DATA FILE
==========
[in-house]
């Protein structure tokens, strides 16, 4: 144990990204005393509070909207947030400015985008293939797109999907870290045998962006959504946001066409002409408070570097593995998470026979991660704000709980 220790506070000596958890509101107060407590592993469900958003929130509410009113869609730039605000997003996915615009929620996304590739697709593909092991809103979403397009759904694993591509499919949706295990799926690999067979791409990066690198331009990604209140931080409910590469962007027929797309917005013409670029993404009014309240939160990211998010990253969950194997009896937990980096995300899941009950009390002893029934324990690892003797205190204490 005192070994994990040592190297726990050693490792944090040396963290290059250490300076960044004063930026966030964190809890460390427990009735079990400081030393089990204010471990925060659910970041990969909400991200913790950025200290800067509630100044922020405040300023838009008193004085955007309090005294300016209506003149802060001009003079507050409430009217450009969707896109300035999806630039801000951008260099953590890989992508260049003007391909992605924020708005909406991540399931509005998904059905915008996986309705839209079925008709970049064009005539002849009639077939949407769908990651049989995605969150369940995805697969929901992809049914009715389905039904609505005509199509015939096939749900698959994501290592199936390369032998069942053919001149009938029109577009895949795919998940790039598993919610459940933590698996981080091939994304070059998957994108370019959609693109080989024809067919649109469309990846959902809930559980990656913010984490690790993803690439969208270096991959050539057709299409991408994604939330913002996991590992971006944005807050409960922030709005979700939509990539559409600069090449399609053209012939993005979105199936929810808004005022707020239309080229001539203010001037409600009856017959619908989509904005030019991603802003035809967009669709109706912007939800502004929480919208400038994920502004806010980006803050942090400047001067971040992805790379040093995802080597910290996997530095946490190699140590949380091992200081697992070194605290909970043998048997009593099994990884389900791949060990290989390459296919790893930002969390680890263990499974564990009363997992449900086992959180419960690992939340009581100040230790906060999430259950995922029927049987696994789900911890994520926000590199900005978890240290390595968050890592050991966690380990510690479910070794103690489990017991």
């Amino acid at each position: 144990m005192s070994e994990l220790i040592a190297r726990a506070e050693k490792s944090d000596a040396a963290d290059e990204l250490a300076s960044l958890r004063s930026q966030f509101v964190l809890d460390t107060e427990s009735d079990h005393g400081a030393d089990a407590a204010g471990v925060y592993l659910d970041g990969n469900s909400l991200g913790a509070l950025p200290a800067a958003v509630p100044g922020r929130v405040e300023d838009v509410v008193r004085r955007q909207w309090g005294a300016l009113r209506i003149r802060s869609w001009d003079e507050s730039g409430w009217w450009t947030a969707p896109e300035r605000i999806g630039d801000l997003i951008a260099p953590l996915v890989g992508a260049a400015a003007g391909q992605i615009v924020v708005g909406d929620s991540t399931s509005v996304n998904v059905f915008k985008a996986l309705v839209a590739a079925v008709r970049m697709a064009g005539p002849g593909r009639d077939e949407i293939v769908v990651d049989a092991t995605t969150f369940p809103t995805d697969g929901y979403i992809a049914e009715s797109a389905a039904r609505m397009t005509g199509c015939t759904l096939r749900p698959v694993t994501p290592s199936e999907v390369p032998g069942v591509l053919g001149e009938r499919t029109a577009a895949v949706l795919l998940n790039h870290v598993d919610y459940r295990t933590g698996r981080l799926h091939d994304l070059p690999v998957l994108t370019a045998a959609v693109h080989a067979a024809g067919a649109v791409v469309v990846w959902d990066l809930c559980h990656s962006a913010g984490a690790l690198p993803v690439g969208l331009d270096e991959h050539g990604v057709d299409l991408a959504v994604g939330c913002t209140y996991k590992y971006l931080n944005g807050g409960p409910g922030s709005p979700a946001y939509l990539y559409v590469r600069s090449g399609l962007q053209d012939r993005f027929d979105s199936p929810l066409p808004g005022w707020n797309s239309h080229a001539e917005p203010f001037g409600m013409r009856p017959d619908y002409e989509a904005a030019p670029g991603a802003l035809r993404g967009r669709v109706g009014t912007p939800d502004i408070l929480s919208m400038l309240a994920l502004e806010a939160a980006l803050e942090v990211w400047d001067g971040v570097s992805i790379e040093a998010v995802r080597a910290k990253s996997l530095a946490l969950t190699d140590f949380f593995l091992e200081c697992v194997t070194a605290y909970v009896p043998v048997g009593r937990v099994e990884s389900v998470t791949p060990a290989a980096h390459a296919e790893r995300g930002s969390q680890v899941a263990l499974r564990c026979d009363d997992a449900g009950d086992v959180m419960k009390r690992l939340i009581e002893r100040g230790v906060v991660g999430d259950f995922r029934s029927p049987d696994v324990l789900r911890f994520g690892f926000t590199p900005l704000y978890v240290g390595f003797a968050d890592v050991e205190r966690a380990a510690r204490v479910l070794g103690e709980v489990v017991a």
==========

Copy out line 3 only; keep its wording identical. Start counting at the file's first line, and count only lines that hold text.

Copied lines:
């Amino acid at each position: 144990m005192s070994e994990l220790i040592a190297r726990a506070e050693k490792s944090d000596a040396a963290d290059e990204l250490a300076s960044l958890r004063s930026q966030f509101v964190l809890d460390t107060e427990s009735d079990h005393g400081a030393d089990a407590a204010g471990v925060y592993l659910d970041g990969n469900s909400l991200g913790a509070l950025p200290a800067a958003v509630p100044g922020r929130v405040e300023d838009v509410v008193r004085r955007q909207w309090g005294a300016l009113r209506i003149r802060s869609w001009d003079e507050s730039g409430w009217w450009t947030a969707p896109e300035r605000i999806g630039d801000l997003i951008a260099p953590l996915v890989g992508a260049a400015a003007g391909q992605i615009v924020v708005g909406d929620s991540t399931s509005v996304n998904v059905f915008k985008a996986l309705v839209a590739a079925v008709r970049m697709a064009g005539p002849g593909r009639d077939e949407i293939v769908v990651d049989a092991t995605t969150f369940p809103t995805d697969g929901y979403i992809a049914e009715s797109a389905a039904r609505m397009t005509g199509c015939t759904l096939r749900p698959v694993t994501p290592s199936e999907v390369p032998g069942v591509l053919g001149e009938r499919t029109a577009a895949v949706l795919l998940n790039h870290v598993d919610y459940r295990t933590g698996r981080l799926h091939d994304l070059p690999v998957l994108t370019a045998a959609v693109h080989a067979a024809g067919a649109v791409v469309v990846w959902d990066l809930c559980h990656s962006a913010g984490a690790l690198p993803v690439g969208l331009d270096e991959h050539g990604v057709d299409l991408a959504v994604g939330c913002t209140y996991k590992y971006l931080n944005g807050g409960p409910g922030s709005p979700a946001y939509l990539y559409v590469r600069s090449g399609l962007q053209d012939r993005f027929d979105s199936p929810l066409p808004g005022w707020n797309s239309h080229a001539e917005p203010f001037g409600m013409r009856p017959d619908y002409e989509a904005a030019p670029g991603a802003l035809r993404g967009r669709v109706g009014t912007p939800d502004i408070l929480s919208m400038l309240a994920l502004e806010a939160a980006l803050e942090v990211w400047d001067g971040v570097s992805i790379e040093a998010v995802r080597a910290k990253s996997l530095a946490l969950t190699d140590f949380f593995l091992e200081c697992v194997t070194a605290y909970v009896p043998v048997g009593r937990v099994e990884s389900v998470t791949p060990a290989a980096h390459a296919e790893r995300g930002s969390q680890v899941a263990l499974r564990c026979d009363d997992a449900g009950d086992v959180m419960k009390r690992l939340i009581e002893r100040g230790v906060v991660g999430d259950f995922r029934s029927p049987d696994v324990l789900r911890f994520g690892f926000t590199p900005l704000y978890v240290g390595f003797a968050d890592v050991e205190r966690a380990a510690r204490v479910l070794g103690e709980v489990v017991a």